Science

Girls' fear of math debunked, study suggests

While girls tend to say they feel anxious about doing math, they are not actually much more anxious than their male counterparts during math classes or exams, according to new research by German and Canadian researchers.

Research finds their anxiety not much higher than boys'

Girls will say they are anxious about math in general surveys but when they are actually doing math, their anxiety is no higher than that of boys, say researchers from Germany and Canada. (Luke MacGregor/Reuters)

While girls tend to say they feel anxious about doing math, they are not actually much more anxious than their male counterparts during math classes or exams, according to new research by German and Canadian researchers.

Researchers from Humboldt University Berlin, the University of Munich and McGill University in Montreal say they've identified a key failing in previous studies that said girls are far more apprehensive about doing math than their male peers.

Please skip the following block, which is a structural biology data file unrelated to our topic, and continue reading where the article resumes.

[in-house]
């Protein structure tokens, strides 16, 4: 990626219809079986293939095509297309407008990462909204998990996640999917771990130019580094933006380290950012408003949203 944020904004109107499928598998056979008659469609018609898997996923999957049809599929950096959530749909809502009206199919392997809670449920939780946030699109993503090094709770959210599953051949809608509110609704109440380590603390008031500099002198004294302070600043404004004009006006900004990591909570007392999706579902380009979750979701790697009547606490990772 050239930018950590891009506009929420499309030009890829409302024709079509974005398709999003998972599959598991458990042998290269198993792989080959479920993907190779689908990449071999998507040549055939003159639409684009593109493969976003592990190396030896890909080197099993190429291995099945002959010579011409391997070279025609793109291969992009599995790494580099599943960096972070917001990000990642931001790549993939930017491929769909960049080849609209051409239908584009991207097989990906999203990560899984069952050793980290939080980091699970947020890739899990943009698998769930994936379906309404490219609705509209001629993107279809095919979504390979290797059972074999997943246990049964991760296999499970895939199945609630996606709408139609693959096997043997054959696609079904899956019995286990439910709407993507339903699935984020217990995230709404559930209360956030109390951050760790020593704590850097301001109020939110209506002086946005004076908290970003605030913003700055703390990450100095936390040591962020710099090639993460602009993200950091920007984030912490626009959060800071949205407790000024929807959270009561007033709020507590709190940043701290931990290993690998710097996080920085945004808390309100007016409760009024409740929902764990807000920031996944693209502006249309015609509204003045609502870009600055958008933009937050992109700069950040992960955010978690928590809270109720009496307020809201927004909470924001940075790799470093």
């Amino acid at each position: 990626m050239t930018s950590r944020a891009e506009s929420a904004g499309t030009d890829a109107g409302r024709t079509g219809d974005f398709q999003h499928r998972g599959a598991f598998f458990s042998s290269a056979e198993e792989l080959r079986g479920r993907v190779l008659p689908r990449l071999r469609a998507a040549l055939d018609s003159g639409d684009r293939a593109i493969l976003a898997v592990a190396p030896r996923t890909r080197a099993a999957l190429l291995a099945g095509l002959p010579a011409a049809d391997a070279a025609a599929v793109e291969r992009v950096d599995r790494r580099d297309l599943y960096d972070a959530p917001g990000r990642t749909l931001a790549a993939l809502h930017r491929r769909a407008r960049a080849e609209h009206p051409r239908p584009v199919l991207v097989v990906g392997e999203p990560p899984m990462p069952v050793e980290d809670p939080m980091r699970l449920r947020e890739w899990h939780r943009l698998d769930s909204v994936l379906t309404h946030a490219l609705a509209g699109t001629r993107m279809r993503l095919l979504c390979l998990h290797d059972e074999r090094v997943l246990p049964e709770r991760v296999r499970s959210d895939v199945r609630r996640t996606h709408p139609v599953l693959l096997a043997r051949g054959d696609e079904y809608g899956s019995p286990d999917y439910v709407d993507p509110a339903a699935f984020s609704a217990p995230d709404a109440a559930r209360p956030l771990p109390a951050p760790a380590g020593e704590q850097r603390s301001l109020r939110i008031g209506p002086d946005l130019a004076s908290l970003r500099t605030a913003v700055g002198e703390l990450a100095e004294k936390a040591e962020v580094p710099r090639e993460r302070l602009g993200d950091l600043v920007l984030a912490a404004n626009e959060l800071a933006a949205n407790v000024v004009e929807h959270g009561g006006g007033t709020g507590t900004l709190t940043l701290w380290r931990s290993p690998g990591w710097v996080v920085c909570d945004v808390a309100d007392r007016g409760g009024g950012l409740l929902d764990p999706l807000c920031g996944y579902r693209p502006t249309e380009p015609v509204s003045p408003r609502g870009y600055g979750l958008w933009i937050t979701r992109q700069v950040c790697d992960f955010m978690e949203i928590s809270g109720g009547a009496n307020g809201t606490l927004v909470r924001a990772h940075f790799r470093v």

Previous studies asked students about generalized perceptions of mathematics anxiety rather than asking them directly about their anxiety while doing math.

The researchers conducted two studies that used 700 students from Grades 5 to 11.

In the first study, they used two different set of questions: the first set asked respondents to measure their anxiety about math tests while the second set asked them to assess their anxiety directly before and after a math test.

Those results were compared against the results from the second study in which students were required to answer questions, via their cellphones, during an actual math test.

Researchers discovered girls did not experience any higher anxiety while performing math compared to boys. Yet, in a general questionnaire about doing math, the girls would have answers that indicated they were more nervous than boys about the subject.

The findings fly in the face of many previous studies that stated that girls were more fearful about math than boys despite having achieved the same results in math.

The researchers, in their article for Psychological Science, say those studies supported stereotypes that may have been responsible for women opting out of careers related to math.

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